Michael Brown shooting: Video shows witness saying Ferguson teen had his hands up when police shot him

Footage taken in the immediate aftermath of the shooting shows construction worker raising his hands in the air, appearing to immitate what he claims he's just seen

Callm Paton
Saturday 13 September 2014 16:32
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Stills from the footage that appears to show the moments immediately after the shooting of Michael Brown
Stills from the footage that appears to show the moments immediately after the shooting of Michael Brown

A video of the immediate aftermath of Ferguson teenager Michael Brown’s fatal shooting by a police officer shows a witness raising his hands and saying the 18-year-old was surrendering when he was killed.

The footage, captured on a mobile phone, could bolster arguments and previous witness testimony that Brown had his hands in the air at the time of his shooting, US legal experts have said.

Aired on CNN, the video shows two white Jefferson County landscapers in the street where Brown, who was unarmed, was shot by police officer Darren Wilson on 9 August. One of the men raises his hands and then can be heard shouting: “He had his f***ing hands up.”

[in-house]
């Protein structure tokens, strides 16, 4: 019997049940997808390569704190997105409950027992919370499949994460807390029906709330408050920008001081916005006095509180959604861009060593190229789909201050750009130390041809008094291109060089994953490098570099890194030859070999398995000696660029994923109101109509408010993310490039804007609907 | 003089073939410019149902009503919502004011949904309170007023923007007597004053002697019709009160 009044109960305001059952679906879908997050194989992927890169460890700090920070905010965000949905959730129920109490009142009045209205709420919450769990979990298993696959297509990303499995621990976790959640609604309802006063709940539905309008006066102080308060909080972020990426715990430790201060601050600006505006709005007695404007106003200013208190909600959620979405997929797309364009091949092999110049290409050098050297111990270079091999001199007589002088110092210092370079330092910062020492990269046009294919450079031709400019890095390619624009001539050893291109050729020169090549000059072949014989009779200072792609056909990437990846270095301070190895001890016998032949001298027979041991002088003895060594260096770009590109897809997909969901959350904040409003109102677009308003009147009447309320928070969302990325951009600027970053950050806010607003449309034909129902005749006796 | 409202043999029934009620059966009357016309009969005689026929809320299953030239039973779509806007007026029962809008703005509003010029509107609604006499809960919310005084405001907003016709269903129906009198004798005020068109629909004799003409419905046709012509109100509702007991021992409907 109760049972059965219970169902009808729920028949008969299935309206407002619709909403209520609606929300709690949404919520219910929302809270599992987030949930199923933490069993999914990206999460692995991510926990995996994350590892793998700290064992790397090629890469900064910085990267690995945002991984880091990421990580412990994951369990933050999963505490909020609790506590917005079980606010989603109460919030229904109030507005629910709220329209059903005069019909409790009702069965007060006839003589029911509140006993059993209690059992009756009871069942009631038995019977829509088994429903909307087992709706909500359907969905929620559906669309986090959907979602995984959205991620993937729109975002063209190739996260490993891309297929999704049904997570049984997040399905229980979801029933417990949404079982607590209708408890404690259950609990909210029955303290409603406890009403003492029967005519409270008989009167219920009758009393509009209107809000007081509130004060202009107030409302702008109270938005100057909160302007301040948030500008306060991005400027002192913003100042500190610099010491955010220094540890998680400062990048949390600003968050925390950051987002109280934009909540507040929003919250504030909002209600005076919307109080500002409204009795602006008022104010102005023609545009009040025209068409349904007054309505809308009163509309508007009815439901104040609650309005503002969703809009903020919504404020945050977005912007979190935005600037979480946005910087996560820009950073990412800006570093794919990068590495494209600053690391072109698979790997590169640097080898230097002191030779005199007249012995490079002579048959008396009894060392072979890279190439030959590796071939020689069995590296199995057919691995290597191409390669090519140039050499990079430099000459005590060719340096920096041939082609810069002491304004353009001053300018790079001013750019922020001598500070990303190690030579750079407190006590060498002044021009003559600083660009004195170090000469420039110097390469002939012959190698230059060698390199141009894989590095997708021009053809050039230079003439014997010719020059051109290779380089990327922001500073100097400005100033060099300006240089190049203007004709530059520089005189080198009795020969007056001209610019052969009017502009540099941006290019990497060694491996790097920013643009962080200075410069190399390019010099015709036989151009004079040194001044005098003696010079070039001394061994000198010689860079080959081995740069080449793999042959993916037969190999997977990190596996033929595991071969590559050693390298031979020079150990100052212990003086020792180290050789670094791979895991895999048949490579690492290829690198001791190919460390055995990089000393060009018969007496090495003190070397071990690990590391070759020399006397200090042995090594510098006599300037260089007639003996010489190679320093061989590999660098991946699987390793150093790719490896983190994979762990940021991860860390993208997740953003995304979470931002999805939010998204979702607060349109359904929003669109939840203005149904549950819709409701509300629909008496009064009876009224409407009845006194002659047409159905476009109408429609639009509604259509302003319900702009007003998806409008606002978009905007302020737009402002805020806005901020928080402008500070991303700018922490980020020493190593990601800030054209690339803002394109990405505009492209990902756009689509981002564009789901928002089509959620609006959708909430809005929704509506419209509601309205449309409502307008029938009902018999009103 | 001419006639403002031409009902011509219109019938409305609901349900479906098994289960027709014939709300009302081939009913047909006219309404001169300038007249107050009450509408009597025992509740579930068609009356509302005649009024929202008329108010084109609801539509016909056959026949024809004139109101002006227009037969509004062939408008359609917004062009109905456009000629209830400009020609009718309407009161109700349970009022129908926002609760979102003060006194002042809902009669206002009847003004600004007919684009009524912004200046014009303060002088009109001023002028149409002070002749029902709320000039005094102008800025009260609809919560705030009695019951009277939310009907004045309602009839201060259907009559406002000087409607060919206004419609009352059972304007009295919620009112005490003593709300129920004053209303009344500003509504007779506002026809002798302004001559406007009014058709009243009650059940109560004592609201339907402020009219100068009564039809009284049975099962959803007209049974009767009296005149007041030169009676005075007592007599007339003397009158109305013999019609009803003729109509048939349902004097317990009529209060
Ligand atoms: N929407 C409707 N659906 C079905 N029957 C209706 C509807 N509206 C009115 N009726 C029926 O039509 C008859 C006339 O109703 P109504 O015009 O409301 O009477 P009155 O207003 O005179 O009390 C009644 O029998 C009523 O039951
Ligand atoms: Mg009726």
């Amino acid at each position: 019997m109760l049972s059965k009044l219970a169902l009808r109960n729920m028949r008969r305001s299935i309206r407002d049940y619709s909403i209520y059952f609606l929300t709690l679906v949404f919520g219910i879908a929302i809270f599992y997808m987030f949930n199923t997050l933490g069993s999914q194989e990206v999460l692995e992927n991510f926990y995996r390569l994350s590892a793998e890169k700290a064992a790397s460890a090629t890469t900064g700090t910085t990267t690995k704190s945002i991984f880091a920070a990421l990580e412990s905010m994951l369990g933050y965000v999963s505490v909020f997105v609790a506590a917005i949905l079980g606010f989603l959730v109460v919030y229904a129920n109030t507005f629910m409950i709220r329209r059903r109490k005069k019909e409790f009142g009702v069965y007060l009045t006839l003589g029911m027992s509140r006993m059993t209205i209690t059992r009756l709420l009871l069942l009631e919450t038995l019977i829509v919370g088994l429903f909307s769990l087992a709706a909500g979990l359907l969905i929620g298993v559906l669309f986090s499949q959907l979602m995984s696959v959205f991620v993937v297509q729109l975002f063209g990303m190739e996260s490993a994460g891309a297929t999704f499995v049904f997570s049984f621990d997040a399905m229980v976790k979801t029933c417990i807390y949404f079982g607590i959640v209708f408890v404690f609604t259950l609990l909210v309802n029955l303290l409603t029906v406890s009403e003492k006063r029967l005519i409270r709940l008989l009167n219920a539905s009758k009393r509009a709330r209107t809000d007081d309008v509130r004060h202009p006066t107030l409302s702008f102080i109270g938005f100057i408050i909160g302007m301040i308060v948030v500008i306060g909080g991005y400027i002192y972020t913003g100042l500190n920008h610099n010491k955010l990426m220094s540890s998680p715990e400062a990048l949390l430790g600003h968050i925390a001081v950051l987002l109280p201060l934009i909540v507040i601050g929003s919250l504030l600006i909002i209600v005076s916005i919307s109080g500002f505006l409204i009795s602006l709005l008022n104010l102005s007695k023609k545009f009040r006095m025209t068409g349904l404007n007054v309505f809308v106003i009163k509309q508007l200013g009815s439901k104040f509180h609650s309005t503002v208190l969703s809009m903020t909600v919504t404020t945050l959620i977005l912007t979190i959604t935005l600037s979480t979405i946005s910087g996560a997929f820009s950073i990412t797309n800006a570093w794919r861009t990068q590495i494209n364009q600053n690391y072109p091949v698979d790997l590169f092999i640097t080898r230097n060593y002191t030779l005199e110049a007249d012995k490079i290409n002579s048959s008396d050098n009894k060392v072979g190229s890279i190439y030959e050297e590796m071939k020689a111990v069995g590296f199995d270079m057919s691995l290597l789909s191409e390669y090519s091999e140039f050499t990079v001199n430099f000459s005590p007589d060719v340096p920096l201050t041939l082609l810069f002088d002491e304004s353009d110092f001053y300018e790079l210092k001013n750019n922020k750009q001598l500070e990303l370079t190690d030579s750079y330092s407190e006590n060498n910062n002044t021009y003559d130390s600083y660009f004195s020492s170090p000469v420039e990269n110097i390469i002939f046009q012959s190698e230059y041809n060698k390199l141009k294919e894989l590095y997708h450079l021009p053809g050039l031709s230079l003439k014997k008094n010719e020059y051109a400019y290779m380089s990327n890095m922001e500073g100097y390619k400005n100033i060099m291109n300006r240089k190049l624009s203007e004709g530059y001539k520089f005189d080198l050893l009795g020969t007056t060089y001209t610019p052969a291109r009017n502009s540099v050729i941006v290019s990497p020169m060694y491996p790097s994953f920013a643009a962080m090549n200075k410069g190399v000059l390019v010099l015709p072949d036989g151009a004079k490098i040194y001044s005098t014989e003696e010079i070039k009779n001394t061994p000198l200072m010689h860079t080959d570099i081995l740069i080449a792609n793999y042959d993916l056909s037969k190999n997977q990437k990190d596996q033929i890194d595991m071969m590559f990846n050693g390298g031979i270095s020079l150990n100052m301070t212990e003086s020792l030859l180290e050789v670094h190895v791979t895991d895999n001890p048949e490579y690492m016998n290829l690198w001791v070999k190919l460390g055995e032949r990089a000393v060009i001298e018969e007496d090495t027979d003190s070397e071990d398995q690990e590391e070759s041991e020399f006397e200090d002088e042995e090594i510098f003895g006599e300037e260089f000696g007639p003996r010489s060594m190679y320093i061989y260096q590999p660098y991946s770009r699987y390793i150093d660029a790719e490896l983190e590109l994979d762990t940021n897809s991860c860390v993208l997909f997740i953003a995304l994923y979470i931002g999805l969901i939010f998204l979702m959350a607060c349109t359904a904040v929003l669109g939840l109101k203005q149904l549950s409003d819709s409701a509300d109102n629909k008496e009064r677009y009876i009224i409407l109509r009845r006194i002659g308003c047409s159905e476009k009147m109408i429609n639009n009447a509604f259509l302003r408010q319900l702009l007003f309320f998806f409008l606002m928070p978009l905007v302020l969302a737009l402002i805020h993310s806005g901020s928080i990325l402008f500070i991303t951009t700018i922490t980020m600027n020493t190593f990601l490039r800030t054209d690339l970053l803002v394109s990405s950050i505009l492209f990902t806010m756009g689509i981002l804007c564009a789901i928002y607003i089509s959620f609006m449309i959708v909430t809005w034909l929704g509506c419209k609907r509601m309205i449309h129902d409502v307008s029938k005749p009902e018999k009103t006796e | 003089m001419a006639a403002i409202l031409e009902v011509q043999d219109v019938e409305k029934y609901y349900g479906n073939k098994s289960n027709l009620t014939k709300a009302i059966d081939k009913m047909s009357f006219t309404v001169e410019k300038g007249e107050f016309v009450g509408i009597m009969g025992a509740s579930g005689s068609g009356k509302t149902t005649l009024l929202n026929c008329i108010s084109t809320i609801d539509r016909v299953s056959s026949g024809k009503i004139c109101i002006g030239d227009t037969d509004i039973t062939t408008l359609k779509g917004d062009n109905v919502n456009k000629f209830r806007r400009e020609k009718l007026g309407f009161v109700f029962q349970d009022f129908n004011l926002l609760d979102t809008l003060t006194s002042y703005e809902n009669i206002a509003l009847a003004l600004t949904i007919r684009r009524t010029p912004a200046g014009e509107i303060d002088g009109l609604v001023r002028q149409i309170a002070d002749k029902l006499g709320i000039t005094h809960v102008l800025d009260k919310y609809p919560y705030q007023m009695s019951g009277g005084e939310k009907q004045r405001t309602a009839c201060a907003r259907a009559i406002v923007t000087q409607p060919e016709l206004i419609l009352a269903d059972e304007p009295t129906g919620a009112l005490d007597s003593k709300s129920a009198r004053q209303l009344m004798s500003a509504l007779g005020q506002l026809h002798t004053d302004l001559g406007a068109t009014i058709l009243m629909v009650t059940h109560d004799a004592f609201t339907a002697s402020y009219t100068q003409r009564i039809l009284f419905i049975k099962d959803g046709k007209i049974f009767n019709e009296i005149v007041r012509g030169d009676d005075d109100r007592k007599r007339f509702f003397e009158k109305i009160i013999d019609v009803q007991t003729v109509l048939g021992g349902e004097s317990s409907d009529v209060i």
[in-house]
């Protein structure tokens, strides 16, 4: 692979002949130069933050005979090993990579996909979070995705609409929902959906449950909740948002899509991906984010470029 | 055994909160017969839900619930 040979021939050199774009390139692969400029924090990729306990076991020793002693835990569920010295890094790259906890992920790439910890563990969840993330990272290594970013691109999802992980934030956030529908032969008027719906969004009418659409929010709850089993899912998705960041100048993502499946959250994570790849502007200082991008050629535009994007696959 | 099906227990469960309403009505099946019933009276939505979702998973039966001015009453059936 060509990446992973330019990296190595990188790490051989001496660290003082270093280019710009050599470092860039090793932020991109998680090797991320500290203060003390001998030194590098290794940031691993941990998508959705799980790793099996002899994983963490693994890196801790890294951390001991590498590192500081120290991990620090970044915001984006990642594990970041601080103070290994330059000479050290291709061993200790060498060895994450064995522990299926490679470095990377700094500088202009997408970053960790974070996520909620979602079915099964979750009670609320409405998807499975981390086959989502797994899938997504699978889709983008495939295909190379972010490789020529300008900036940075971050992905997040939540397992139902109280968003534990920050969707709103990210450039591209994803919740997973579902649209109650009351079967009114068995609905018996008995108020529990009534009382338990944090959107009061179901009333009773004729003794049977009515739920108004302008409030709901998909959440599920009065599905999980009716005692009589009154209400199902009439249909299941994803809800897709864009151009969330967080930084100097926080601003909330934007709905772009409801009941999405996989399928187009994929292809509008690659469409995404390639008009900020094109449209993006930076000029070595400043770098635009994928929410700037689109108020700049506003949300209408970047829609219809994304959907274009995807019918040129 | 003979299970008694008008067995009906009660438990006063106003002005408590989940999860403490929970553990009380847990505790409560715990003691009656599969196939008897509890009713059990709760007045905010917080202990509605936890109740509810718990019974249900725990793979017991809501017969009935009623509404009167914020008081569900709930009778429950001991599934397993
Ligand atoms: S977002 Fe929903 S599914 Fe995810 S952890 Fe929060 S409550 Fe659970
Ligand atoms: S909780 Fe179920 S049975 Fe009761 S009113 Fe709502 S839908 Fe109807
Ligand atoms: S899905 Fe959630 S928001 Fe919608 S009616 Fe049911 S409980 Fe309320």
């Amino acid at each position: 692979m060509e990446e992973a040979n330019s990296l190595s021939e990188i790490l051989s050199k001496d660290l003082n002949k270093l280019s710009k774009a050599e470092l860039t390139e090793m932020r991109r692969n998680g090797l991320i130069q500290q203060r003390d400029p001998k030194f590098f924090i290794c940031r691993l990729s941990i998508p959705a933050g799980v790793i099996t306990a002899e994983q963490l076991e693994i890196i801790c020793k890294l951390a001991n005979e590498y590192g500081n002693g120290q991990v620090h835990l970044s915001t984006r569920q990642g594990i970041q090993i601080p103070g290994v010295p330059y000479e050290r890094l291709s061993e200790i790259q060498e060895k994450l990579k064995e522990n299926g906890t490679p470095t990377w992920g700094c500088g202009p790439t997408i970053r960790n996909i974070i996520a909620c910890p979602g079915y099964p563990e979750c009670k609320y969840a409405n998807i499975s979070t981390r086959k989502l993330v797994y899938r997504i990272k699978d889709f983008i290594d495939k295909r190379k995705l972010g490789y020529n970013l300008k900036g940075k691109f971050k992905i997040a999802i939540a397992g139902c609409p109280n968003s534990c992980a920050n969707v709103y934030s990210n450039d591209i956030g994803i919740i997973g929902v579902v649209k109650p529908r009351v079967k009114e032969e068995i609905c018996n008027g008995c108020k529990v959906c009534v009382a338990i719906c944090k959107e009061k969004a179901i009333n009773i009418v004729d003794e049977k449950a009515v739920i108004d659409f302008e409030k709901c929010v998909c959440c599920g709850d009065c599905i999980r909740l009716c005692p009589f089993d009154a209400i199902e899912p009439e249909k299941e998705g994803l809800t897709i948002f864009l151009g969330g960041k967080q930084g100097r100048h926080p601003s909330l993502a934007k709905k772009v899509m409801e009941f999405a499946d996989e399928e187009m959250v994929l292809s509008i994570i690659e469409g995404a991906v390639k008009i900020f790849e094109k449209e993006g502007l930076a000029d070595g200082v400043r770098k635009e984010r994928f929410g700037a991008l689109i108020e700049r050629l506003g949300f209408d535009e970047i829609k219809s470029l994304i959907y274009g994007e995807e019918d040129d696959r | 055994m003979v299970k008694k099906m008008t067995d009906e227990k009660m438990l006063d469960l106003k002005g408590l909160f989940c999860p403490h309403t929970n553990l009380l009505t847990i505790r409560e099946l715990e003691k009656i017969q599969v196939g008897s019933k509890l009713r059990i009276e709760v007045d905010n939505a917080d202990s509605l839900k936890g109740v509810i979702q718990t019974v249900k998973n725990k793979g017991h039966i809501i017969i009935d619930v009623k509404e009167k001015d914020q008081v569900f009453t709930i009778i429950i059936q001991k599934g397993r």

The shooting of Brown, a young black man, by a white police officer has brought the issue of race relations in the US to the fore in Ferguson Missouri. It also sparked days of violent protests in the town where residents are suing the police for $40 million (£24 million) for the use of excessive force in unrest following the death.

Video: CNN

The comment on the video largely matches those of residents from the apartment complex near where the shooting occurred. They said Brown was surrendering when he was killed. A state grand jury and the Justice Department are investigating the incident.

Benjamin Crump, the attorney for Brown's family, said both workers had come forward and told the family their account of the shooting. He described the video as “of paramount significance”.

“Not because they were not residents of Ferguson, and not because the construction workers were Caucasian, but because it is a contemporaneous recording of their immediate actions of what they had just witnessed,” Crump said. “It's the best evidence you can have other than a video of the actual shooting itself.”

The video likely would be admissible evidence before the grand jury along with the workers' testimony, said Peter Joy, a professor at Washington University School of Law in St. Louis.

“The thing that strikes me is we actually have a film of what's going on and while it's hard to hear the construction workers say what they're saying, you have one construction worker putting his hands up in the air, which appears to be him demonstrating what he's seeing,” Joy said.

Lori Lightfoot, an attorney who previously worked as chief administrator for the Chicago Police division that oversaw officer-involved shootings, said the video could be significant but added that many questions remain: What was the vantage point of the workers? How far away were they from the shooting?

“Given the stakes, it's essential that all of these issues be tied down,” she said.

Additional reporting by AP

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